“Last year in Providence after our game our trainer was making postgame shakes and everyone knew I had a nut allergy. But someone who wasn’t playing in the game made a shake, a peanut butter and chocolate protein shake, and forgot to wash out the blender completely,” Hanson said. “The trainer wasn’t really paying attention and made shakes for all of us. I drank one not really thinking anything of it and a couple minutes later my stomach started feeling upset. A couple minutes later one of the guys asked me why my eyes were getting so red and I started getting really hot. I asked the trainer what was in the shake and he said just protein and Gatorade, but then he thought about it for a second and was like, ‘Oh, I didn’t wash out the blender and there was peanut butter in there from the last one.’ Even just that little amount blended up into 20 shakes and me drinking just 1/20 had an effect. That was fun. I was wearing my suit and they had to give me an EpiPen in the locker room, put me on a stretcher and wheel me out in my suit past the other team who were getting dressed after the game and I had to go to the hospital and spend the night in the hospital.”
Still, in spite of the occasional scare, Hanson has never let his allergy get him down. As kids gear up for Halloween this year, many who suffer from peanut allergies will be able to find “certified peanut-free” candy they can enjoy without fear. Hanson wasn’t so lucky growing up, but he refuses to admit he missed out.
“I didn’t know any different,” he said. “Everything they have now is great. Kids can get candy from places that are certified peanut-free and they have the bracelets and the necklaces, but I didn’t have any of that because it wasn’t around when I was a kid. I made do with what I had. I think my parents and my sisters loved it more than anything because I would go out on Halloween and come back with a huge pillowcase of candy and flip it over and they’d just go to town on everything that fell out, taking everything that had nuts in it. I think they enjoyed Halloween more than I did.
“Ultimately, this is something that I’ve just grown accustomed to because I don’t know any different. But it’s something I really have to pay attention to.”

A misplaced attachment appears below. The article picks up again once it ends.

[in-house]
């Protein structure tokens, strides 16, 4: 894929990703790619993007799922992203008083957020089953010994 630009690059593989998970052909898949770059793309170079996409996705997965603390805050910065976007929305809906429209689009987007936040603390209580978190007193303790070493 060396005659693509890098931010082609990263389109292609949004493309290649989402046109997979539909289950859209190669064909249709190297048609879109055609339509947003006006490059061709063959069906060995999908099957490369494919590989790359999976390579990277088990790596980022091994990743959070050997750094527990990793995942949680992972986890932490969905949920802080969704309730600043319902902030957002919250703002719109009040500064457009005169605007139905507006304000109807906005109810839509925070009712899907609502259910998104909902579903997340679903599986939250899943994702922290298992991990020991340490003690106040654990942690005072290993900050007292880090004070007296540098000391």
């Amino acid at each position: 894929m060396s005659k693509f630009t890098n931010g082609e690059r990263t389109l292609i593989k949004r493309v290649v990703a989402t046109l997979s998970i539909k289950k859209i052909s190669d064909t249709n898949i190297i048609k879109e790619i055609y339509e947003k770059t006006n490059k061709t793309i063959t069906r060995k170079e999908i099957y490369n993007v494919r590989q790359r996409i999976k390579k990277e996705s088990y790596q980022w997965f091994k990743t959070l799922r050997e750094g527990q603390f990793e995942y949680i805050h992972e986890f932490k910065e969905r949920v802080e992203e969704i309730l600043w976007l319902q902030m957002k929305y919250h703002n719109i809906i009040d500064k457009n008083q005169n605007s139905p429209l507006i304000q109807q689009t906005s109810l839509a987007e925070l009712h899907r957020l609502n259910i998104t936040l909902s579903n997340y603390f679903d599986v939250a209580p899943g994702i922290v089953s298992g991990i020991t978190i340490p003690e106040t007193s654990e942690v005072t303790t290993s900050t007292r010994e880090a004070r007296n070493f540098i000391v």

Facts About Food Allergies
FACTS ABOUT FOOD ALLERGIES
Over the past 10 years, the incidence of food allergies has been increasing in developed countries worldwide. In the U.S., some 12 million people suffer from food allergies of varying degrees of severity—nearly 4% of children under age 18 and 3-4% of the overall population. There is no cure, and no therapy to prevent anaphylaxis, a potentially life-threatening allergic reaction—only emergency treatment to control a reaction that is already in progress.
Food Allergy and Anaphylaxis
- For some people, even a tiny trace of the wrong food can trigger an anaphylactic reaction. People with food allergies must always be vigilant. Dangerous trace amounts of problem foods may be found in poorly labeled processed foods, on cross-contaminated utensils or manufacturing equipment—even carried on another person's hands or transmitted through a kiss.
- The foods that most commonly cause anaphylaxis are peanut, tree nuts, and shellfish.
- Every year, food-allergic reactions account for some 203,000 emergency room visits—sending someone to the ER every three minutes.
Who Gets Food Allergies
- More than 6.5 million Americans are allergic to seafood and over 3 million are allergic to peanuts and tree nuts.
- The number of children with peanut and tree nut allergies tripled from 1997-2008. Teens and young adults with these allergies appear to be at an increased risk for severe allergic reactions.